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Astro Syntax Highlighting with Custom VS Code Theme

/ 3 min read

Your first mission is to scout the GitHub realm for your desired theme matching your websites aesthetic

💅🏻 Beautify Your Astro Blog With Your Favorite VS Code Theme Using Shiki

Have you ever gazed at the syntax highlighting of your code blocks on your website and thought, “You’re cool but not homey?” Well, let’s make your code feel at home inside your Astro project! The beauty of Astro is that it pairs perfectly with Shiki for syntax highlighting, and guess what? Shiki can cozy up with any VS Code theme. Intrigued? Let’s get started.

👰🏻‍♂️ Why Marry Your Website and Syntax Theme?

Now, you might ask, “Why bother?” But aesthetic consistency is more than just eye candy. A matching syntax theme integrates smoothly with your site, offering a more unified, professional look. It’s like your code blocks were always meant to be there, elegantly accenting your website’s ambiance.

🐶 Astro’s Loyal Companion: Shiki

Astro defaults to using Shiki for syntax highlighting. Not only is Shiki excellent at its job, but it also lets you choose from a smorgasbord of VS Code themes. Most of these themes are readily available on GitHub.

Check Out Shiki on GitHub

🔦 Finding the Perfect Theme

Your first mission is to scout the GitHub realm for your desired theme. For the sake of this tutorial, I’ll be working with the City Lights theme, a sleek dark theme that makes my code sing.

Find City Lights Theme Here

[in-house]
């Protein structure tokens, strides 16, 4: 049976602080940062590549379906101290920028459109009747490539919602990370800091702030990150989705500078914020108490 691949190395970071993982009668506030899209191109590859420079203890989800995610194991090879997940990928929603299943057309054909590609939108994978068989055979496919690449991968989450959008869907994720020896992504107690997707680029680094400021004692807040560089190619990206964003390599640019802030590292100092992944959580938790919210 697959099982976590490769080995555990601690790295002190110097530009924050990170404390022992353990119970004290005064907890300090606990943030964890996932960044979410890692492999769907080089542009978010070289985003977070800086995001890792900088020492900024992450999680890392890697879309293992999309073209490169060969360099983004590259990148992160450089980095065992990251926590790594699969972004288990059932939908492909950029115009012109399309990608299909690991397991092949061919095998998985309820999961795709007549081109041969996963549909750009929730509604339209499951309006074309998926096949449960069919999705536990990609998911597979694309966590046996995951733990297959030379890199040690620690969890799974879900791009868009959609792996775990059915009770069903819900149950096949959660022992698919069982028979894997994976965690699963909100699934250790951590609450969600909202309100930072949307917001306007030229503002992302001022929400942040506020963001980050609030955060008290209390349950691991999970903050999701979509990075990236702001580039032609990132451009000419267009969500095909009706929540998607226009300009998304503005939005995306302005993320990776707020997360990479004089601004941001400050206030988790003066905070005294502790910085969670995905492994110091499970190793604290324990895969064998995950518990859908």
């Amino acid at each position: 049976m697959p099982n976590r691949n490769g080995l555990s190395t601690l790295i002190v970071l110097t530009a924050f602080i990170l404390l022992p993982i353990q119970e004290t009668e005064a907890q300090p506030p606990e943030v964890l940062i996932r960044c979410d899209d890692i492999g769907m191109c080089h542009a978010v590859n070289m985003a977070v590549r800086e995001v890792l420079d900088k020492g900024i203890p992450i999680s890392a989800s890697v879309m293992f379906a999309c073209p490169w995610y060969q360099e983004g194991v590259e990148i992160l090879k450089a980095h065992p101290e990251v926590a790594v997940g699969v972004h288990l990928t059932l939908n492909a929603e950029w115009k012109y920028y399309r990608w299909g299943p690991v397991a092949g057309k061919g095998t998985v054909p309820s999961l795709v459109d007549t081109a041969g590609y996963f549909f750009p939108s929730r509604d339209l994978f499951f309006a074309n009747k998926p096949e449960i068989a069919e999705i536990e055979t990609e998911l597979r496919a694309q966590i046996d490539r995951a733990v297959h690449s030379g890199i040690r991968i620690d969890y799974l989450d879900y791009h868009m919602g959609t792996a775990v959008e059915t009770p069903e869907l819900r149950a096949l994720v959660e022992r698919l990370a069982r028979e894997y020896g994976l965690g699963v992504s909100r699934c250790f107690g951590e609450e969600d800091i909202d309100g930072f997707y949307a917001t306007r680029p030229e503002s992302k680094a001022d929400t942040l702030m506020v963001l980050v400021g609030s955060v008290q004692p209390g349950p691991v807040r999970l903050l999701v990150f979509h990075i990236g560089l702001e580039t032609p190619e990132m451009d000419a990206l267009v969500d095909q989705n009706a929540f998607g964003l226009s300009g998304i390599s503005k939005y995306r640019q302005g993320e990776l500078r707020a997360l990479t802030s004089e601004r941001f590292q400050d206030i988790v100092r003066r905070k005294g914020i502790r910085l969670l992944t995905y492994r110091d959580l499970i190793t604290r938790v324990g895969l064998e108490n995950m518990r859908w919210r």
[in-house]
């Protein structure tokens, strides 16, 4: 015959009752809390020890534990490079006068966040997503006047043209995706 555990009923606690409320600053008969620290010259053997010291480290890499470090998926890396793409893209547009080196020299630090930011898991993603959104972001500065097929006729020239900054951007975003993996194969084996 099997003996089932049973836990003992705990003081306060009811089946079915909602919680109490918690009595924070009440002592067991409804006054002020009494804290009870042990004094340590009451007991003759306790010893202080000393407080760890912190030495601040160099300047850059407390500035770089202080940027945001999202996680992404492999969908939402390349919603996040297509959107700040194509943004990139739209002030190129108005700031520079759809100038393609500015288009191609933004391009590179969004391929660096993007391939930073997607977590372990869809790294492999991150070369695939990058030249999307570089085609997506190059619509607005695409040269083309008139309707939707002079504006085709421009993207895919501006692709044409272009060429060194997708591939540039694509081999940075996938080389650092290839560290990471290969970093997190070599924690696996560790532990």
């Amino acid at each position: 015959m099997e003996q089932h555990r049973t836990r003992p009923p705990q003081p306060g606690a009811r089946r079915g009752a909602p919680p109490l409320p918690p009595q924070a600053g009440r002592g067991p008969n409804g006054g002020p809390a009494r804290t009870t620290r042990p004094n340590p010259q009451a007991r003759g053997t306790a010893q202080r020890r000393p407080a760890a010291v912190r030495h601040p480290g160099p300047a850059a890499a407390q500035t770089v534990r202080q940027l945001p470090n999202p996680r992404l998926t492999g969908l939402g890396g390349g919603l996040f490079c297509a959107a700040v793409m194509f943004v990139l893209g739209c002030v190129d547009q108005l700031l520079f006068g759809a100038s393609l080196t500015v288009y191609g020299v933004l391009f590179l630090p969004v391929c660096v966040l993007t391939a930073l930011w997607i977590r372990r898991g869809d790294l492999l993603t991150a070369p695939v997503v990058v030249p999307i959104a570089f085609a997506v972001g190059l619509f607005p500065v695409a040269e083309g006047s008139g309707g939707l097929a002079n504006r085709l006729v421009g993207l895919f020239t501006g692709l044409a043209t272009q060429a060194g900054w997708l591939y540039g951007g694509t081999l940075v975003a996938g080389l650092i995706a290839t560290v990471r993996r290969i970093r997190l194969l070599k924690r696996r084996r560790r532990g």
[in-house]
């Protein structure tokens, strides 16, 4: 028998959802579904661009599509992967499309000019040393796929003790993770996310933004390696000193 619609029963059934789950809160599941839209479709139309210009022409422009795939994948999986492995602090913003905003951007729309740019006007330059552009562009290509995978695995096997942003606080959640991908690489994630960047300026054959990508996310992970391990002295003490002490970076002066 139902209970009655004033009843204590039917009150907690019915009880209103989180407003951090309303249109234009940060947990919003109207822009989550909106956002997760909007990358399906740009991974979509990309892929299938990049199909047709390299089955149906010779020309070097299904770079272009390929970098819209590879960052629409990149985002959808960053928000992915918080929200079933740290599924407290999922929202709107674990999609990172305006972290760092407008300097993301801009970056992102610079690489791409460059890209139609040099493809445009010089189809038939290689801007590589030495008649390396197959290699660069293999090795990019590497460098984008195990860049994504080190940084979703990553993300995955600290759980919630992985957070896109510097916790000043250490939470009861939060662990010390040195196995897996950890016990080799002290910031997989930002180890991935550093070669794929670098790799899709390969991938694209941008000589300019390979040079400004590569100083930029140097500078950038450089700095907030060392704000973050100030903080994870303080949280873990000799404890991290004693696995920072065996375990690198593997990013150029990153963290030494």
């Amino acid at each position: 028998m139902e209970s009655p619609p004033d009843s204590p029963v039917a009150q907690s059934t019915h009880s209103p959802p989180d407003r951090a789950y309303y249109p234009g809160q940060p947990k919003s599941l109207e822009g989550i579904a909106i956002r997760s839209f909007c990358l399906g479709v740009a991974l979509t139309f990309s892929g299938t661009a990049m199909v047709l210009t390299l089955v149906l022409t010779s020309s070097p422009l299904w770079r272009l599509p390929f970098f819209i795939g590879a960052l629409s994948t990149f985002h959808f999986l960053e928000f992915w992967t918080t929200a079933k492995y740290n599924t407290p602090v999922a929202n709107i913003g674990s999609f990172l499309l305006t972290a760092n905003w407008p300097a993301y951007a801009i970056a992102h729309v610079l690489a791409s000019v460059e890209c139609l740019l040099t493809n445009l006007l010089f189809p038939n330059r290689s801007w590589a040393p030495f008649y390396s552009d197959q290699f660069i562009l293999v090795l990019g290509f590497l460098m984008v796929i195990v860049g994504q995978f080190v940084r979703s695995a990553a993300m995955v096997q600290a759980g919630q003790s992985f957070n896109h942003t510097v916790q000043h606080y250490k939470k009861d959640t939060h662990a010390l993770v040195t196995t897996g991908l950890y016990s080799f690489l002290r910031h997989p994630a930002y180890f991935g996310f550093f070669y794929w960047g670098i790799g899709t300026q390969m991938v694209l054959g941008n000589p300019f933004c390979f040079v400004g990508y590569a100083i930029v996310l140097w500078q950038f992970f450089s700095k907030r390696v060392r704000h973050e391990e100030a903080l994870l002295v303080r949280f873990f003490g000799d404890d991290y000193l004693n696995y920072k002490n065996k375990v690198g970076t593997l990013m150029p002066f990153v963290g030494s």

🪴 Bringing Home the Theme

After you’ve located your theme, download the .json file associated with it. Typically, you’ll find this treasure buried in the /themes folder of the repository. Go ahead and download it to your project. I prefer to keep it at the root and name it city-lights.json.

🔆 Astro Meets City Lights

Finally, we need to configure Astro to adopt this new aesthetic for its code blocks. To do so, head over to your astro.config.mjs and pull in the theme:

// astro.config.mjs
import { defineConfig } from "astro/config";
import cityLights from "./city-lights.json";

export default defineConfig({
  markdown: {
    shikiConfig: {
      theme: {
        name: "city-lights",
        type: "dark",
        settings: cityLights.tokenColors,

This bit of code is like the engagement ring of your Astro project to the City Lights theme. It merges them in aesthetic harmony. Your code blocks will now not only look exquisite but also feel at home on your website.

⛳ Summing Up

That’s it! With just a few steps, you’ve achieved aesthetic consistency between your Astro project and your code blocks. Your code is now a first-class citizen, enjoying the same visual comfort as the rest of your website. Isn’t it marvelous when everything matches?